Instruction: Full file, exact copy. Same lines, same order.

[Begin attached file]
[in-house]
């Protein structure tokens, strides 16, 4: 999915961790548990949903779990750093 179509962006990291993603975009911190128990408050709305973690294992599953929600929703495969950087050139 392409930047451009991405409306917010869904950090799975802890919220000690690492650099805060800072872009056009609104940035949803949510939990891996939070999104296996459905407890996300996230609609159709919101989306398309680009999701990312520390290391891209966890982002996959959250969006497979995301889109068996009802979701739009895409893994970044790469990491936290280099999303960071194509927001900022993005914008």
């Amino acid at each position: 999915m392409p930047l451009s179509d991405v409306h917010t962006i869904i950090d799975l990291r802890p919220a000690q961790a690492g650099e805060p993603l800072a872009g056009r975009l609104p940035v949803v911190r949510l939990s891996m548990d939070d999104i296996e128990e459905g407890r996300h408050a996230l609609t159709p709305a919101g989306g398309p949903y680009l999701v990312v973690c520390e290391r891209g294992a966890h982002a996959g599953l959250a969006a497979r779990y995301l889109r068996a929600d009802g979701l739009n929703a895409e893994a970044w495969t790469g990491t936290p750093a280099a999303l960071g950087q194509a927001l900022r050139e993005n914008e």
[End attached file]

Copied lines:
[in-house]
């Protein structure tokens, strides 16, 4: 999915961790548990949903779990750093 179509962006990291993603975009911190128990408050709305973690294992599953929600929703495969950087050139 392409930047451009991405409306917010869904950090799975802890919220000690690492650099805060800072872009056009609104940035949803949510939990891996939070999104296996459905407890996300996230609609159709919101989306398309680009999701990312520390290391891209966890982002996959959250969006497979995301889109068996009802979701739009895409893994970044790469990491936290280099999303960071194509927001900022993005914008």
């Amino acid at each position: 999915m392409p930047l451009s179509d991405v409306h917010t962006i869904i950090d799975l990291r802890p919220a000690q961790a690492g650099e805060p993603l800072a872009g056009r975009l609104p940035v949803v911190r949510l939990s891996m548990d939070d999104i296996e128990e459905g407890r996300h408050a996230l609609t159709p709305a919101g989306g398309p949903y680009l999701v990312v973690c520390e290391r891209g294992a966890h982002a996959g599953l959250a969006a497979r779990y995301l889109r068996a929600d009802g979701l739009n929703a895409e893994a970044w495969t790469g990491t936290p750093a280099a999303l960071g950087q194509a927001l900022r050139e993005n914008e």